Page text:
Astronomers have found strong evidence of a massive planet (or planets) — the first planet(s) in a circumtriple orbit — in a hierarchical triple star system called GW Orionis (GW Ori).
This ALMA image shows the shadow of the innermost ring on the rest of the circumtriple protoplanetary disk around GW Orionis. Image credit: ALMA / ESO / NAOJ / NRAO / University of Exeter / Kraus et al.
It is a hierarchical triple star system, with a binary star (GW Ori A and B) at a separation of about 1 AU (astronomical units) and a tertiary stellar companion (GW Ori C) at a projected distance of about 8 AU.
It has an age of 1 million years and hosts a misaligned circumtriple protoplanetary disk.
“Unlike our Solar System, which consists of a solitary star, it is believed that half of all star systems consist of two or more stars that are gravitationally bound to each other,” said Dr. Jeremy Smallwood from the Department of Physics and Astronomy at the University of Nevada and his colleagues.
“But no planet orbiting three stars — in a circumtriple orbit — has ever been discovered. Perhaps until now.”
This composite image shows both ALMA and SPHERE/VLT observations of the disk around GW Orionis. The ALMA image (blue) shows the disk’s ringed structure, with the innermost ring (part of which is visible as an oblong dot at the very center of the image) separated from the rest of the disk. The SPHERE observations (orange-red) allowed the astronomers to see for the first time the shadow of this innermost ring on the rest of the disk, which made it possible for them to reconstruct its warped shape. Image credit: ALMA / ESO / NAOJ / NRAO / University of Exeter / Kraus et al.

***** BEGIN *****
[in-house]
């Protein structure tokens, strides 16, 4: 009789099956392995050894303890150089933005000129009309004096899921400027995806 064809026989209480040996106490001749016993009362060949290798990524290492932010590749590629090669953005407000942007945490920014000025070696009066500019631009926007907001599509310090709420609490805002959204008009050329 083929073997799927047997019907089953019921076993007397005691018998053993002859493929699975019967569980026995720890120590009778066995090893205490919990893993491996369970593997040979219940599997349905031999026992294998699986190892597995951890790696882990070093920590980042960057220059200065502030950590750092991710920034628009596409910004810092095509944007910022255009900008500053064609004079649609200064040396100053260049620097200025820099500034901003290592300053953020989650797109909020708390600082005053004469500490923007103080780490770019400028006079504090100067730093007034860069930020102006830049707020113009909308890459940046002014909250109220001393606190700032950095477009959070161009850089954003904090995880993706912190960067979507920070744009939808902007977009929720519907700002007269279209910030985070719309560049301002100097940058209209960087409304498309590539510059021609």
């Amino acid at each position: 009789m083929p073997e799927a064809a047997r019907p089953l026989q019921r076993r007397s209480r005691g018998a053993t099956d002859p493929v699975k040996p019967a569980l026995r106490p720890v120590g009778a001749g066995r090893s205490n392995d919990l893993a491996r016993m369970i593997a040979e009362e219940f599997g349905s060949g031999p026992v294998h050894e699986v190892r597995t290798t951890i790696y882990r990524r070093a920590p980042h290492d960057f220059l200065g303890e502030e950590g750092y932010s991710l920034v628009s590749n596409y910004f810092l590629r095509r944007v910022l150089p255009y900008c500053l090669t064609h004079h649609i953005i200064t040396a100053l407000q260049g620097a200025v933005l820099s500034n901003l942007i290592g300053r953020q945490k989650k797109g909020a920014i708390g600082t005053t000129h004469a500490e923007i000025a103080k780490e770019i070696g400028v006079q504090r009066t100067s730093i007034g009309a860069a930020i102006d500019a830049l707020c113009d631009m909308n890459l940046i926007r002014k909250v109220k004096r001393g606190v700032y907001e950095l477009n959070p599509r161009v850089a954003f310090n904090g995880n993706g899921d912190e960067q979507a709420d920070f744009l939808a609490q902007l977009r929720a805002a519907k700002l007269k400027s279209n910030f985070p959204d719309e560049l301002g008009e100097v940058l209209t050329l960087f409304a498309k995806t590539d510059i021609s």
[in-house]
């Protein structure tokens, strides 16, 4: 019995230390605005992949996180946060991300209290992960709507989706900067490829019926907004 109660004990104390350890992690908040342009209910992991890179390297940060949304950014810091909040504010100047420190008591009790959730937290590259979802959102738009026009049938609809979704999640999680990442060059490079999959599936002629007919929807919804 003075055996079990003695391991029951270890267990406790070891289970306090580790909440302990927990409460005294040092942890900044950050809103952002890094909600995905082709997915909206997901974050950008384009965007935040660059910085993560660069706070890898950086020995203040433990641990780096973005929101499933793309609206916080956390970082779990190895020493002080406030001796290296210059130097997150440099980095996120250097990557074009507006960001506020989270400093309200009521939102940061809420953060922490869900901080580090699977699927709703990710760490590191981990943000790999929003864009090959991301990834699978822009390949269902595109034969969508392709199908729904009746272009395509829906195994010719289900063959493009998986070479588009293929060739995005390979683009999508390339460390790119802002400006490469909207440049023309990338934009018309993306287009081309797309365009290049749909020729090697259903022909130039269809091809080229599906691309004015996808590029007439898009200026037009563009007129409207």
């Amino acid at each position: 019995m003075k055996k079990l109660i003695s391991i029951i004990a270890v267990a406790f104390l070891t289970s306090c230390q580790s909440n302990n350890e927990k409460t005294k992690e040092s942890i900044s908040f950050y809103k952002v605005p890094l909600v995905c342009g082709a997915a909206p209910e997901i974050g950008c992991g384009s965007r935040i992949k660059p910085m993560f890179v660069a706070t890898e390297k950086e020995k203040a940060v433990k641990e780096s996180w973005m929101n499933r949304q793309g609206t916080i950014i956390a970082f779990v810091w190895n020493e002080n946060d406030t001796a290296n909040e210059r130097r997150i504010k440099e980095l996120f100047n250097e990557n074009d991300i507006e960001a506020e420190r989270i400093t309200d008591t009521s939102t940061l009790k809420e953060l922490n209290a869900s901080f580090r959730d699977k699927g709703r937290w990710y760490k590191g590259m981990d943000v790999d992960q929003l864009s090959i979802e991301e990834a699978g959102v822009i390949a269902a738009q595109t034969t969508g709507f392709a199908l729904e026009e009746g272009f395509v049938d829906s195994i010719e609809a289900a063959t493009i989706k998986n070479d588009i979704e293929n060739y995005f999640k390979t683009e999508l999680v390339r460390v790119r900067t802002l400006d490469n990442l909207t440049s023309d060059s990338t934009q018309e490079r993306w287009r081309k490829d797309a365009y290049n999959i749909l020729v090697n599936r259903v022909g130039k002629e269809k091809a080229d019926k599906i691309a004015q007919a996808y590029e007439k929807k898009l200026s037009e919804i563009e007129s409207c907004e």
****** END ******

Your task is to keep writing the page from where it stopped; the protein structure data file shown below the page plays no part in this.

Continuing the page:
They identified a substantial, yet puzzling, gap at 100 AU and misalignments between each of the rings.
They investigated different origins, including the possibility that the gap was created by gravitational torque from the three stars.
But after constructing a comprehensive model of GW Ori, they found that the more likely, and fascinating, explanation for the space in the disk is the presence of one or more massive planets.
“Gas giants are usually the first planets to form within a star system. Terrestrial planets like Earth and Mars follow,” Dr. Smallwood said.
“The planet itself cannot be seen, but the finding suggests that this is the first circumtriple planet ever discovered.”
Further ALMA observations are expected in the coming months, which could provide direct evidence of the circumtriple planet(s).
“It’s really exciting because it makes the theory of planet formation really robust,” Dr. Smallwood said.
“It could mean that planet formation is much more active than we thought, which is pretty cool.”
The team’s paper was published in the Monthly Notices of the Royal Astronomical Society.
Jeremy L. Smallwood et al. 2021. GW Ori: circumtriple rings and planets. MNRAS 508 (1): 392-407; doi: 10.1093/mnras/stab2624